Edgar Allan Poe: the first man to conceive a Newtonian evolving Universe

Paolo Molaro, Alberto Cappi
The notion that we live in an evolving universe was established only in the twentieth century with the discovery of the recession of galaxies by Hubble and with the Lemaitre and Friedmann’s interpretation in the 1920s.
However, the concept of an evolving universe is intrinsically tied to the law of universal gravitation, and it is surprising that it remained unrecognized for more than two centuries.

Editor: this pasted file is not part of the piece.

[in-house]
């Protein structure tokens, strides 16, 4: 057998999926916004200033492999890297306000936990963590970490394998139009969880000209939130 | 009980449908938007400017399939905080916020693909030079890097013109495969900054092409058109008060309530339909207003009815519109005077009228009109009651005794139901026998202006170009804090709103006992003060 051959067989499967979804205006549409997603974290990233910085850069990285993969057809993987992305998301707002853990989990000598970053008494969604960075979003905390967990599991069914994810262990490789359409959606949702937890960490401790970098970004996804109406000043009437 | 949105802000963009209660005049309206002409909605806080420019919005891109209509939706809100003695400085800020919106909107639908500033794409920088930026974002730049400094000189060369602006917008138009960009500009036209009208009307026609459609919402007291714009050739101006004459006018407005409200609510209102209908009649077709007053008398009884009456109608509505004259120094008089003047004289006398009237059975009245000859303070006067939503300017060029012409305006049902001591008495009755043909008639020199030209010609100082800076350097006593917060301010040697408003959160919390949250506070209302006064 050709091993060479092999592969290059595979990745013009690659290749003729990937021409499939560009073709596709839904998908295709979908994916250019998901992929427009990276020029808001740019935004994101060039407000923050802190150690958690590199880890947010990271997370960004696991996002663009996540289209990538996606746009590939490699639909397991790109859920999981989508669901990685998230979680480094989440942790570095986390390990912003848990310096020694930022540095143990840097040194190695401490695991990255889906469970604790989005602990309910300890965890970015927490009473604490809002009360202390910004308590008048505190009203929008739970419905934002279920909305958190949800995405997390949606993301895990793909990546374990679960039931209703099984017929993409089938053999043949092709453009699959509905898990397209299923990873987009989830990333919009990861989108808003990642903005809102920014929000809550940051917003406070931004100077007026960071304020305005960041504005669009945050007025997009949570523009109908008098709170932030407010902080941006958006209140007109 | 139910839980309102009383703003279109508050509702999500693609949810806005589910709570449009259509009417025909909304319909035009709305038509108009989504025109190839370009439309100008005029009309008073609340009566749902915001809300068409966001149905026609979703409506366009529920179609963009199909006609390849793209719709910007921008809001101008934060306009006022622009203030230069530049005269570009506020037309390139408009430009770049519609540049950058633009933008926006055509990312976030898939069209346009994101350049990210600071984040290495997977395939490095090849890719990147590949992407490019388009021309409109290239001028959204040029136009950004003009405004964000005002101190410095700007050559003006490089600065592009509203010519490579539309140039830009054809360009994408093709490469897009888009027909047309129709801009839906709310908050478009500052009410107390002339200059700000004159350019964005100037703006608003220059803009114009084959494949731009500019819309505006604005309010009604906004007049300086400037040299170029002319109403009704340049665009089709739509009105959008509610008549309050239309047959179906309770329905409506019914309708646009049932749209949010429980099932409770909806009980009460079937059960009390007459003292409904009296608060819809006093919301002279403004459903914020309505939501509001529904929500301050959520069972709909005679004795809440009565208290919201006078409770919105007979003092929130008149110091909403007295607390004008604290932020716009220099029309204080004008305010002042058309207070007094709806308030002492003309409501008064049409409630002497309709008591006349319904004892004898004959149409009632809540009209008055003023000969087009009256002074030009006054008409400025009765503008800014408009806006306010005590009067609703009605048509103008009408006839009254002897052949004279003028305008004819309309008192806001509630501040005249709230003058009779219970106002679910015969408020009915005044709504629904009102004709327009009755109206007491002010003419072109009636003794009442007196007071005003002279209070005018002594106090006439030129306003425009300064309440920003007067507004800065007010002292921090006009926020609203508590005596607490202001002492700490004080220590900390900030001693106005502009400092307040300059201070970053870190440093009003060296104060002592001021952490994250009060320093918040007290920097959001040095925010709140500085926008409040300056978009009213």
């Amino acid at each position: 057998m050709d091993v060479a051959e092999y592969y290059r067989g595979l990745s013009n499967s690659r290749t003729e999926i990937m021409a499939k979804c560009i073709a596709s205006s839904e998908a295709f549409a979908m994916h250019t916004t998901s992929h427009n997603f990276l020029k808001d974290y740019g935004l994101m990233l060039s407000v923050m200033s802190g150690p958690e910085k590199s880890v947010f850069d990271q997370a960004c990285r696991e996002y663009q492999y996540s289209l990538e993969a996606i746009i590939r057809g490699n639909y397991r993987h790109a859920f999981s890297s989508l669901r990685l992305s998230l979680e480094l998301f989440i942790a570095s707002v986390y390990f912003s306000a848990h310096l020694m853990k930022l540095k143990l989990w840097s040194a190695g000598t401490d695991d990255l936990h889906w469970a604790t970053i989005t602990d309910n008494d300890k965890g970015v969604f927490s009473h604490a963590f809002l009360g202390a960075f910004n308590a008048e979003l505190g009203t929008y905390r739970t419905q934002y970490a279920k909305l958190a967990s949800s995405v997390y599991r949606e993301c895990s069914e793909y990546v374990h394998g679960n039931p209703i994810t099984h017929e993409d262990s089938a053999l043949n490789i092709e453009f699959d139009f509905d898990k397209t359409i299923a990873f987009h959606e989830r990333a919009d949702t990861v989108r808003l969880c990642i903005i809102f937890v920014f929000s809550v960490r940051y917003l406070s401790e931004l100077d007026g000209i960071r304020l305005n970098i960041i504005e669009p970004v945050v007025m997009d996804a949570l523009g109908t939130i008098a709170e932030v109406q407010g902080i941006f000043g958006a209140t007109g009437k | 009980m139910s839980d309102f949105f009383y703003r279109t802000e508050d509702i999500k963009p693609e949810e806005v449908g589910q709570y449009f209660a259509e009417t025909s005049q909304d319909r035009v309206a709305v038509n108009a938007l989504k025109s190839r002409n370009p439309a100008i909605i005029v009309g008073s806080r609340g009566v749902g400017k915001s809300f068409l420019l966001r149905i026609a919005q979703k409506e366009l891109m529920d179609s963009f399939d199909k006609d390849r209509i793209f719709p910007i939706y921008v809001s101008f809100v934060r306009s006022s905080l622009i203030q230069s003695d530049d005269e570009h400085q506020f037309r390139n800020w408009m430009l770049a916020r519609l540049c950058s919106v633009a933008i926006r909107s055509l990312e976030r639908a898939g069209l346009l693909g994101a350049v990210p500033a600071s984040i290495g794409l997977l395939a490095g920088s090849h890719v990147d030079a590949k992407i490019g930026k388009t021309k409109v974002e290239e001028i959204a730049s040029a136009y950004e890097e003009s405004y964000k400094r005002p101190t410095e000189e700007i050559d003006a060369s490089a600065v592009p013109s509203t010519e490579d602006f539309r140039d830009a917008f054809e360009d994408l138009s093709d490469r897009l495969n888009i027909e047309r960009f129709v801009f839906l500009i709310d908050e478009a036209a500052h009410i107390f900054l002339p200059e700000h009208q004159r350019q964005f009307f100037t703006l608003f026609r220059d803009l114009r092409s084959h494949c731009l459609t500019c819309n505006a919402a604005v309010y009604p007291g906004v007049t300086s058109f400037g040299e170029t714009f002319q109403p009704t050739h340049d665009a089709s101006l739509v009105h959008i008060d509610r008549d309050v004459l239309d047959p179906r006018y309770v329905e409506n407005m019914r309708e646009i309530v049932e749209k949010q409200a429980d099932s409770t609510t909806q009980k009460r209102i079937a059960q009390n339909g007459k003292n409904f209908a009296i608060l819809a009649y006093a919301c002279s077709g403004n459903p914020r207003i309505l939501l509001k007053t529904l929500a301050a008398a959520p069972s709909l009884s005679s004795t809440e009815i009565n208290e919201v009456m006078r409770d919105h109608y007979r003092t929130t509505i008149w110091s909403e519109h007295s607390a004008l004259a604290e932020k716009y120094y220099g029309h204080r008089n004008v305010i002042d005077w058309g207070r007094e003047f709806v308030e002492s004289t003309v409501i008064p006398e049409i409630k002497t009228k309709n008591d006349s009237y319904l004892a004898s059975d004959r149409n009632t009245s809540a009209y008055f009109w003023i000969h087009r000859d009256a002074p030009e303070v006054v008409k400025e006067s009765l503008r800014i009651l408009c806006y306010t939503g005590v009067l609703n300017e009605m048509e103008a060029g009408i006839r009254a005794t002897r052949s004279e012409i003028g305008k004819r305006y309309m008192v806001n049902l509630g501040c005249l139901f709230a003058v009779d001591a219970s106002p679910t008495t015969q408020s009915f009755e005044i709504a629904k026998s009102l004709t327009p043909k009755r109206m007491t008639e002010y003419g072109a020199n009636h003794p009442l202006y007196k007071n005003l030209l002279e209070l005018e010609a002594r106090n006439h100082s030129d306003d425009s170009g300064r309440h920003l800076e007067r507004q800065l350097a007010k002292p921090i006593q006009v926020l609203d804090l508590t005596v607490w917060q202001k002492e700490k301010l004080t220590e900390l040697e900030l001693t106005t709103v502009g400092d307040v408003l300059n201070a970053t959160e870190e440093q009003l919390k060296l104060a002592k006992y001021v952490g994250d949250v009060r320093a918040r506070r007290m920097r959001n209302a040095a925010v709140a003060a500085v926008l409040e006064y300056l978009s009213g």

A remarkable exception to this lack of awareness is represented by Poe.
In Eureka (1848), the writer developed a conception of an evolving universe following the reasoning that a physical universe cannot be static and nothing can stop stars or galaxies from collapsing on each other.
Unfortunately this literary work was, and still is, very little understood both by the literary critics and scientists of the time.
We will discuss Poe’s cosmological views in their historical scientific context, highlighting the remarkable insights of the writer, such as those dealing with the Olbers paradox, the existence of other galaxies and of a multi-universe.